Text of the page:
The splendid weather has drawn me out of my little Shepherds Bush compound and I have been soaking up the glories of Sloane Square, South Kensington and Kensington Gardens in early Spring. There is little to rival the excitement of working directly from the subject. But the plein air artist must contend with plenty of hazards, too.
Do I know know the way to the Sloane Avenue? What’s the parking like round here? May my photograph be taken? So, how much do you sell that for, mate? Etc.
One overhears delightful snippets of chat: ‘Yah, ay’m in Slaine Squarrh, Jessicah’s picking me up in the King’s Rade’, and working outside the Colbert restaurant on the corner of Eaton Place, a stone’s throw from where my own Sloaney education began at Eaton House school in the 70s, I have been well looked after by both passers-by and the restaurant itself. I suppose this week I have sort of become their temporary resident artist, and the sight of a waiter yesterday gliding out with a silver pot of coffee, warm milk and proper china cup and saucer- for me!-was gladdening to the soul. It’s all very…French, really. Beautiful people wandering about looking great in the sunshine.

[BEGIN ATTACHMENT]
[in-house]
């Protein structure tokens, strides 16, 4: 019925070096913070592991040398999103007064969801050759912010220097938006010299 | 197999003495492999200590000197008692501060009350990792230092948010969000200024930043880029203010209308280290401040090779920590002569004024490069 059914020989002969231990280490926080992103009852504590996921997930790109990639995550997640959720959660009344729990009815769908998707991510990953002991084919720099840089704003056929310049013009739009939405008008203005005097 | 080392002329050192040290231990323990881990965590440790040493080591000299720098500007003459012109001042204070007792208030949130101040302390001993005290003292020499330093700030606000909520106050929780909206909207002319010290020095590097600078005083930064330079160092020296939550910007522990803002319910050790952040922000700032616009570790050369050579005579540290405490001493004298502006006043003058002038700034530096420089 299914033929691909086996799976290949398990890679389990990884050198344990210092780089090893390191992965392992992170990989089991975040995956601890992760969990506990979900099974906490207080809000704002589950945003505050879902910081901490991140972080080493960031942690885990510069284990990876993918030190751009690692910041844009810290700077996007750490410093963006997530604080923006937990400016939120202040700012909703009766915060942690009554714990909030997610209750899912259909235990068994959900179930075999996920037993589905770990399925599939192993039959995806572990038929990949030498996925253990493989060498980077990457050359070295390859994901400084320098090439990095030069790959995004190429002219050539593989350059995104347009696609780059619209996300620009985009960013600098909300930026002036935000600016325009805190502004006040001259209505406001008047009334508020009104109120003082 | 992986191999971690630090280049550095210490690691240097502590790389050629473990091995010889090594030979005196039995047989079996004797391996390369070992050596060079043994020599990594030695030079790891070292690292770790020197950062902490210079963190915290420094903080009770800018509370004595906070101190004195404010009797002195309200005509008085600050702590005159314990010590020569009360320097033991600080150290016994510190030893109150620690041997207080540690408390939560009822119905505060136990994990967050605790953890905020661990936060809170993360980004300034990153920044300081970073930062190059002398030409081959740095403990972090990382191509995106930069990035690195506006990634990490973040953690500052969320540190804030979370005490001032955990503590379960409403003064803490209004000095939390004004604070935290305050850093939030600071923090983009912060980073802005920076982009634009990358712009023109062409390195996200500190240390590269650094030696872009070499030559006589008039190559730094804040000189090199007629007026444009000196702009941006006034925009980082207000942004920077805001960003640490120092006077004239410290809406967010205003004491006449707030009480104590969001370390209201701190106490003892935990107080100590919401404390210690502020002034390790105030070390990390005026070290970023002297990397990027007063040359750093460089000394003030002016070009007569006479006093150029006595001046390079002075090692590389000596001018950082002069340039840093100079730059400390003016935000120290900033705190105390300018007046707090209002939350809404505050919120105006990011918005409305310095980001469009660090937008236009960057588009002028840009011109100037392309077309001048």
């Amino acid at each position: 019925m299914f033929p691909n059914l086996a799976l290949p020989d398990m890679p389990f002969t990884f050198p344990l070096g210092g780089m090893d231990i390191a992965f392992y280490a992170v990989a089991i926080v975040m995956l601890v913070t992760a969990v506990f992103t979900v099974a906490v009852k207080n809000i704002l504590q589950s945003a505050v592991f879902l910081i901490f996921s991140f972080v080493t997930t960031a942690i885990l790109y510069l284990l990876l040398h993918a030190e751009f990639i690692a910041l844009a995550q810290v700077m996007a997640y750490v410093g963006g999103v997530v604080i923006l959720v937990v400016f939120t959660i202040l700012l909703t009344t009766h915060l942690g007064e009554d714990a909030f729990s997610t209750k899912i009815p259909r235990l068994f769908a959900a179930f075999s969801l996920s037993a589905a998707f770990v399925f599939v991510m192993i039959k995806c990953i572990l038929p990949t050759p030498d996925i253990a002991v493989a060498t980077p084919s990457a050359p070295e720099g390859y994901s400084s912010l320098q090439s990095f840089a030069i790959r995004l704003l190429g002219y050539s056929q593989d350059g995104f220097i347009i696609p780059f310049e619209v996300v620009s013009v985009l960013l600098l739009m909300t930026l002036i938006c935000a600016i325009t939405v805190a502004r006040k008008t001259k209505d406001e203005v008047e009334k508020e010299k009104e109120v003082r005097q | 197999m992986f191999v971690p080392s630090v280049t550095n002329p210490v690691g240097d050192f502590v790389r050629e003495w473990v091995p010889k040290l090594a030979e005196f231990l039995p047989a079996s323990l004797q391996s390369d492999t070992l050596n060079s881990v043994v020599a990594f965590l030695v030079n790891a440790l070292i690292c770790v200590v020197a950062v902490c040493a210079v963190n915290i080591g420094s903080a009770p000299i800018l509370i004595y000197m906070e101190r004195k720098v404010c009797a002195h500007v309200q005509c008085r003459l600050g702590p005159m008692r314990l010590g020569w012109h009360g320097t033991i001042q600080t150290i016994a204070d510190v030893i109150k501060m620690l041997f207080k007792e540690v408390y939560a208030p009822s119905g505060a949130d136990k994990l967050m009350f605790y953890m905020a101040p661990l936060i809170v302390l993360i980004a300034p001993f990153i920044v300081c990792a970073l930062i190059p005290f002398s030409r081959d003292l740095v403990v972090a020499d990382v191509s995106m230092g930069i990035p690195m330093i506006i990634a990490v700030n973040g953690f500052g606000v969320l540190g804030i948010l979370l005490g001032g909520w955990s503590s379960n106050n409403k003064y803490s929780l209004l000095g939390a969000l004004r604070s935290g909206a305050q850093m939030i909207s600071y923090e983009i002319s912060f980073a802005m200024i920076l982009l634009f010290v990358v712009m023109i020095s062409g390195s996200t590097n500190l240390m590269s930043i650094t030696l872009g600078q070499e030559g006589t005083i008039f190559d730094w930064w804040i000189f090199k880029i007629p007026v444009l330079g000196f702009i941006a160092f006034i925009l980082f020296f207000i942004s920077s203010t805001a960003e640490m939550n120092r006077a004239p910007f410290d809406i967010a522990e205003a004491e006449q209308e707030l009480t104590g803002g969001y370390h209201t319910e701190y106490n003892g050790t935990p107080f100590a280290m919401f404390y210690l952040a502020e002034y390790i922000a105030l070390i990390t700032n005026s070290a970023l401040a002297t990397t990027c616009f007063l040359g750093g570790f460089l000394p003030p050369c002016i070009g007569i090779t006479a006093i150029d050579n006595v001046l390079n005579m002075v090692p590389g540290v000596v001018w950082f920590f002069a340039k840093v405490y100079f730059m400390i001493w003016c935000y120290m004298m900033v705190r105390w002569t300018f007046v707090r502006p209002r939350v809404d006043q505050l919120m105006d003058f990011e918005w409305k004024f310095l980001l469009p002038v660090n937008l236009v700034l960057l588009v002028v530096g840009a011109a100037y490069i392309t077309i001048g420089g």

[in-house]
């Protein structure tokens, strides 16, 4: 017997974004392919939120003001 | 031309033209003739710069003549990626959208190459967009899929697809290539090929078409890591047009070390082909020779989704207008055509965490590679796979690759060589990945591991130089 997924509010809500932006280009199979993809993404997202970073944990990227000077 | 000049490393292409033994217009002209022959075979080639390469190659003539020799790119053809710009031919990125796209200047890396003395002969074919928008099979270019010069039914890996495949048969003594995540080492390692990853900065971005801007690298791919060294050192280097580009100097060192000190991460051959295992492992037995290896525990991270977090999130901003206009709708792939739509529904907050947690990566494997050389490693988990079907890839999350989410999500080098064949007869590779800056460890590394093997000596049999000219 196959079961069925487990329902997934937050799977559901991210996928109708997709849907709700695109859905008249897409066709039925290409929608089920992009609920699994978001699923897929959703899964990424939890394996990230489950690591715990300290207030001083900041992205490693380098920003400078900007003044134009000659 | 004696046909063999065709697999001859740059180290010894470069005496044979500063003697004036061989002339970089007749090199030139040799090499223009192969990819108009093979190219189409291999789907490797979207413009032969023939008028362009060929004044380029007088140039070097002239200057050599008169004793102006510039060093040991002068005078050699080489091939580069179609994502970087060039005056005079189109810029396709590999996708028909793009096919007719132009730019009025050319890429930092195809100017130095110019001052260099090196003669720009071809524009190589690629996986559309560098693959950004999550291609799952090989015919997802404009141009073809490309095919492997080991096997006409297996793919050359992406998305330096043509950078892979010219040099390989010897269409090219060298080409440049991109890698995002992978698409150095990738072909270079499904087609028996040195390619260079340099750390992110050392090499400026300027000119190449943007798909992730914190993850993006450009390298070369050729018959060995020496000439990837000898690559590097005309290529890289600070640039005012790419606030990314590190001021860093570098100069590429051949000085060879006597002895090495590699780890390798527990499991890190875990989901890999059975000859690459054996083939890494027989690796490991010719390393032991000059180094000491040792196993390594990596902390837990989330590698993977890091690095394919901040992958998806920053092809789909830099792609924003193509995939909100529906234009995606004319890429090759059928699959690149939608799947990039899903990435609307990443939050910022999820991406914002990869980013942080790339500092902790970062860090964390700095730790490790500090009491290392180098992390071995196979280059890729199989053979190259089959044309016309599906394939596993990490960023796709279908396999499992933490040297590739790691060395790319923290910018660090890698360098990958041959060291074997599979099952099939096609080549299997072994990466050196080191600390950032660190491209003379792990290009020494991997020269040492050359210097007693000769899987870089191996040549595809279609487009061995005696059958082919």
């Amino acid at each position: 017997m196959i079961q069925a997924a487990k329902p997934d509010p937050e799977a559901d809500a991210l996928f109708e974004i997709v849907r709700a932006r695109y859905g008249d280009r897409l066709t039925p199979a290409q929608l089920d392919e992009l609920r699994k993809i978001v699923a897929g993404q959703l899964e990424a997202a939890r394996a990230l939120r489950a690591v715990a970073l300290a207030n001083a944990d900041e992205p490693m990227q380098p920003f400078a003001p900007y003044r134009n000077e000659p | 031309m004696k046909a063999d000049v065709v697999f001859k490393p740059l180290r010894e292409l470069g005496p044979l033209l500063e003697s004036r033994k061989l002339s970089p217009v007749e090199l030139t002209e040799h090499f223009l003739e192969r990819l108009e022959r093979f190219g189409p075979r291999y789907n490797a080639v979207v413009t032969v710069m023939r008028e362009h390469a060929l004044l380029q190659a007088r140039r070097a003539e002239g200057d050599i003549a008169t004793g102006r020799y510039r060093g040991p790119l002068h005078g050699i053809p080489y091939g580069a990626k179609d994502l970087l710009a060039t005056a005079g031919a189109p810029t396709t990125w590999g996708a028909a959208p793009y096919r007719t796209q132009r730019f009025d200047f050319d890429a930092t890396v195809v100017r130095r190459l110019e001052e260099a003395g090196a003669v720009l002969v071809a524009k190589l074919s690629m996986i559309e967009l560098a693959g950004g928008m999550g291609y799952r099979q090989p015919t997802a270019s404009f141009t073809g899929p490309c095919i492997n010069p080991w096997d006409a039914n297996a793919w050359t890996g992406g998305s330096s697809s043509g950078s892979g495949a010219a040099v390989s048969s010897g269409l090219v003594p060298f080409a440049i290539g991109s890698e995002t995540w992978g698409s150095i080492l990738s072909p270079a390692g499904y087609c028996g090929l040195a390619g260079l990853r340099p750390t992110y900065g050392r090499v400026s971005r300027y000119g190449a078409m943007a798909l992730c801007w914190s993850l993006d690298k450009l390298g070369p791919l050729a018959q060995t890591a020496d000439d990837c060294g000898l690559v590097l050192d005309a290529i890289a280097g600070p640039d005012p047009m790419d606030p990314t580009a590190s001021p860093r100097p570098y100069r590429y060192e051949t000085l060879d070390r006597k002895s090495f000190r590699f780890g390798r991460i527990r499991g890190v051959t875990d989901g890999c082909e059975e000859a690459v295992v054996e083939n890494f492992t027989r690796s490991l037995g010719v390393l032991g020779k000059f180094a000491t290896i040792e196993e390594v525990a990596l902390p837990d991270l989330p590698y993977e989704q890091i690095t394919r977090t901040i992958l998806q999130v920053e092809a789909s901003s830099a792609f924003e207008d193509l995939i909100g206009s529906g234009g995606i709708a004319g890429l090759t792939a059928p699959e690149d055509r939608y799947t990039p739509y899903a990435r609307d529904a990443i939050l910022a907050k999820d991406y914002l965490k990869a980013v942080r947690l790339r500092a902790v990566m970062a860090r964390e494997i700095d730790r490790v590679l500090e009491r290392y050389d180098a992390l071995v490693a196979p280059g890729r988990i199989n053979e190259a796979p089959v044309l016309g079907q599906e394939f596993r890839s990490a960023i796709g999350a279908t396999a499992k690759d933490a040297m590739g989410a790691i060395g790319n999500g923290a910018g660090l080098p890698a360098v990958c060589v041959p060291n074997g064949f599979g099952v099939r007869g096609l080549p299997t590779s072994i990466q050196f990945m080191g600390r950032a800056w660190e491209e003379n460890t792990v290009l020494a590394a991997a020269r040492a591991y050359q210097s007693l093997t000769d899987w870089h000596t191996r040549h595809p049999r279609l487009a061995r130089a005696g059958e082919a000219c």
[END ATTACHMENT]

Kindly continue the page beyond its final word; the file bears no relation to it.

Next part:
Speaking of French – what is more French than South Kensington? I thought I had retired to a safe distance by the Albert memorial in Kensington Gardens on Wednesday, but at 4pm an army of pre-teens surged through the gates at the top of Exhibition Road and charged me. No, they are not charging me. I’m OK! They are heading for the bushes for a sort of super-charged game of hide-and-seek. One of them for a dare comes up to me and stares intently: ‘allo!’ and then gives me the bird, amid gails of Gallic laughter from the group a few feet away.
See what I have to put up with? It’s not easy, you know.
I have started a dozen paintings over the bright spell, and it might lead to a body of work for the next exhibition. Certainly something here for the Chelsea Art Society, whose Coucil I have recently joined www.chelseaartsociety.org.uk. Making hay, as they say.